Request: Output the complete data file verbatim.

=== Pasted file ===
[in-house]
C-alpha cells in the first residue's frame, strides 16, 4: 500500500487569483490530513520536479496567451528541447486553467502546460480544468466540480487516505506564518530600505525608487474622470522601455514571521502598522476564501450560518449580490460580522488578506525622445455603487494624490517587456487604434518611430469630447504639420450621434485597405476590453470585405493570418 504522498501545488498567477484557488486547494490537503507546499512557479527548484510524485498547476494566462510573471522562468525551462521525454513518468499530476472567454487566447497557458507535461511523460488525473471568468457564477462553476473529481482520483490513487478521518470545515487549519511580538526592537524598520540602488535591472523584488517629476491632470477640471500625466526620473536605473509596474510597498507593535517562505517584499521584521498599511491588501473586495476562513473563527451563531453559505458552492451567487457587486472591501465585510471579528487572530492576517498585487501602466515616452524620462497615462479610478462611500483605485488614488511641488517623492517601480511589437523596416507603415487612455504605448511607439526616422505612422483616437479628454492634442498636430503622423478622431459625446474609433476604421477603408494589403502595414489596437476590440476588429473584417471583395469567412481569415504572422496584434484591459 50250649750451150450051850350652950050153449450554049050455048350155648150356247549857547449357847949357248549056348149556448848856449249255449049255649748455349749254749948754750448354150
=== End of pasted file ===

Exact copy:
[in-house]
C-alpha cells in the first residue's frame, strides 16, 4: 500500500487569483490530513520536479496567451528541447486553467502546460480544468466540480487516505506564518530600505525608487474622470522601455514571521502598522476564501450560518449580490460580522488578506525622445455603487494624490517587456487604434518611430469630447504639420450621434485597405476590453470585405493570418 504522498501545488498567477484557488486547494490537503507546499512557479527548484510524485498547476494566462510573471522562468525551462521525454513518468499530476472567454487566447497557458507535461511523460488525473471568468457564477462553476473529481482520483490513487478521518470545515487549519511580538526592537524598520540602488535591472523584488517629476491632470477640471500625466526620473536605473509596474510597498507593535517562505517584499521584521498599511491588501473586495476562513473563527451563531453559505458552492451567487457587486472591501465585510471579528487572530492576517498585487501602466515616452524620462497615462479610478462611500483605485488614488511641488517623492517601480511589437523596416507603415487612455504605448511607439526616422505612422483616437479628454492634442498636430503622423478622431459625446474609433476604421477603408494589403502595414489596437476590440476588429473584417471583395469567412481569415504572422496584434484591459 50250649750451150450051850350652950050153449450554049050455048350155648150356247549857547449357847949357248549056348149556448848856449249255449049255649748455349749254749948754750448354150